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Japan Earthquake: The Nuclear Emergency from the Beginning

A chronology of the situation at two nuclear power plants

4 min read
Japan Earthquake: The Nuclear Emergency from the Beginning

Editor's Note: This is part of our ongoing news coverage of Japan's earthquake and nuclear emergency. John Boyd is an IEEE Spectrum contributor reporting from Kawasaki, Japan.

Here's the story of Japan's nuclear emergency from the first jolt to what was known midday Sunday:

After Japan was struck by its biggest-ever recorded earthquake on 11 March, and then was hit by a devastating tsunami an hour later, the country now faces a third potential catastrophe in the form of a nuclear meltdown.

The epicenter of the massive earthquake (whose magnitude has been upgraded to 9.0, from the previous 8.8) was some 130 kilometers off the coast of Miyagi Prefecture in northeastern Japan. The earthquake occurred at 2:46 Friday afternoon and caused damage and disruption along much of the coast of eastern Honshu, the country’s largest island. Tokyo, located some 300 km south of the worst-hit areas, also felt the impact: all train and plane services were halted, stranding millions of commuters. The temblor was soon followed by a tsunami with waves as high as 10 meters that swamped coastal areas in northeastern Japan, where most of the 1000 deaths initially reported occurred. A Kyodo News report on Saturday said 1800 were feared dead or missing, while another report said all contact had been lost with some 10,000 people in the town of Minami Sanriku in Miyagi Prefecture.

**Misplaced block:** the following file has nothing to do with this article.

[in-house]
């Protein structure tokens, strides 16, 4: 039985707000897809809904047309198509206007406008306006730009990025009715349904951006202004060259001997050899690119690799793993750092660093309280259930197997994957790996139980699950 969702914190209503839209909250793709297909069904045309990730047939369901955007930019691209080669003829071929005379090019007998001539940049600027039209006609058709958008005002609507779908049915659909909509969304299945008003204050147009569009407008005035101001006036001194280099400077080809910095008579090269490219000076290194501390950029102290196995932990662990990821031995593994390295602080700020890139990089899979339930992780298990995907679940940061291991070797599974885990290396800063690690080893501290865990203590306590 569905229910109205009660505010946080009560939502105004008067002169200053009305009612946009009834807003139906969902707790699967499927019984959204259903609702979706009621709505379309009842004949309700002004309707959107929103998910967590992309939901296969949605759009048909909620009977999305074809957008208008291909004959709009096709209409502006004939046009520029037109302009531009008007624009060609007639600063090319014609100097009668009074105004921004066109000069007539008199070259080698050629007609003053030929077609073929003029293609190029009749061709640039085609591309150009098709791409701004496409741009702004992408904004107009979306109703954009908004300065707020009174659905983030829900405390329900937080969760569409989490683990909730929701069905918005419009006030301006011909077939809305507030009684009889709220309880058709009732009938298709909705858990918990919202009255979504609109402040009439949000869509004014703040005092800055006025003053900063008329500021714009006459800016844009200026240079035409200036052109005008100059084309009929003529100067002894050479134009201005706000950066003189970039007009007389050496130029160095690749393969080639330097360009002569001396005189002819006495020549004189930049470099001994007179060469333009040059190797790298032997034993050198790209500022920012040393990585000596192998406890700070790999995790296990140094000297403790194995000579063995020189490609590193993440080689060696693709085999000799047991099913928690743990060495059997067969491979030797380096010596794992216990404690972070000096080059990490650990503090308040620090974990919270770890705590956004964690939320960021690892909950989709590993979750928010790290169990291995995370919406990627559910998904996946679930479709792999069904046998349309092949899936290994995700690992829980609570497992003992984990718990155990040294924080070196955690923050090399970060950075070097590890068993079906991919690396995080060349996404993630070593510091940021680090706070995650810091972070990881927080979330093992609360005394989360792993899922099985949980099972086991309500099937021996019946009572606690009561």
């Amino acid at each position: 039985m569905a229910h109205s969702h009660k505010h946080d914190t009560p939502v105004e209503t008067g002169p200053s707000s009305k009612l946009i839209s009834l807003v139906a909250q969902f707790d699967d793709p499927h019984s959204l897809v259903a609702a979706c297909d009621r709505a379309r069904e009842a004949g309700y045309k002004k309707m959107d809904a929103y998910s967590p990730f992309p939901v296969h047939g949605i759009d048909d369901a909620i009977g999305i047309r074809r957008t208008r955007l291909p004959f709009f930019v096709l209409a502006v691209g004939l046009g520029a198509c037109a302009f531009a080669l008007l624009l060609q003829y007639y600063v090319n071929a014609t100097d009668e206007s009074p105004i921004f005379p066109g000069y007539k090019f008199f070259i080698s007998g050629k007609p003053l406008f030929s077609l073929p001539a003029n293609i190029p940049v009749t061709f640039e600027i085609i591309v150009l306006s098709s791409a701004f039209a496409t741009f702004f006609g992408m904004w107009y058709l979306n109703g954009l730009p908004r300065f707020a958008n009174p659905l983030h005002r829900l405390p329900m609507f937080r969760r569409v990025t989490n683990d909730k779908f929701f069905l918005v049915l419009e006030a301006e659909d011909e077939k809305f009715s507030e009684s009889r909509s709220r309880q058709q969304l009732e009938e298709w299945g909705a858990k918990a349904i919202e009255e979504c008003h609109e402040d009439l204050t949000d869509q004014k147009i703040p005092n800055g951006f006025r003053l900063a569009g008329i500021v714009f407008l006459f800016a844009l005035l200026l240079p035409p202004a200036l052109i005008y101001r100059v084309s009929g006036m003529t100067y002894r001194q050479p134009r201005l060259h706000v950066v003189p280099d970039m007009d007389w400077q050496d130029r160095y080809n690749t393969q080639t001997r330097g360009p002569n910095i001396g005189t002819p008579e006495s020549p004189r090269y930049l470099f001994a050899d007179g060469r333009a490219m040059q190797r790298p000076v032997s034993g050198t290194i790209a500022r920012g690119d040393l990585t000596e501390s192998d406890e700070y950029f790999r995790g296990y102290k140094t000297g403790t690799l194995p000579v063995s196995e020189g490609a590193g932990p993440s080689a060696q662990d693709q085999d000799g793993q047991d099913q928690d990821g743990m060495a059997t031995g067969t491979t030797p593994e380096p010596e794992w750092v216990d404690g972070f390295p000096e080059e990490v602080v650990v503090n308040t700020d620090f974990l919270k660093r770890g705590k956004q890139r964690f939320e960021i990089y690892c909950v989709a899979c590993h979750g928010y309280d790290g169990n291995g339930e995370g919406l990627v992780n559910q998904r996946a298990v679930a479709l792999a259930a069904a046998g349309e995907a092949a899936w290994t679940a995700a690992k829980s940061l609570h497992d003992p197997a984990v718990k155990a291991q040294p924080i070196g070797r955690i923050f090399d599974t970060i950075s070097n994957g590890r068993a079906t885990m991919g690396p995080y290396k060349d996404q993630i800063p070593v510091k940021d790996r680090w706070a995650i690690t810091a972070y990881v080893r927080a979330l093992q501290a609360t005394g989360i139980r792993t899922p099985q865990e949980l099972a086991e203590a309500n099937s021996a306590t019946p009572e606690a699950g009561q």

As if this double whammy weren’t enough to deal with, the country is now facing a third calamity from two malfunctioning nuclear power plants.

Despite being an earthquake-prone country, Japan has 55 nuclear reactors in operation. Nuclear plants generate some 30 percent of Japan’s electricity, and with a significant number of reactors automatically shut down, the government is warning that power cuts are likely. Four nuclear plants are located along the coast near to the earthquake’s epicenter.

Yukio Edano, the government’s chief cabinet secretary, urged everyone to help by conserving electricity.

With a number of nuclear plants located in the northeast, Prime Minister Naoto Kan was quick to establish an emergency group and issued a statement at 5:00 p.m. Friday saying, “We have no reports of any radioactive materials … affecting the surrounding areas.”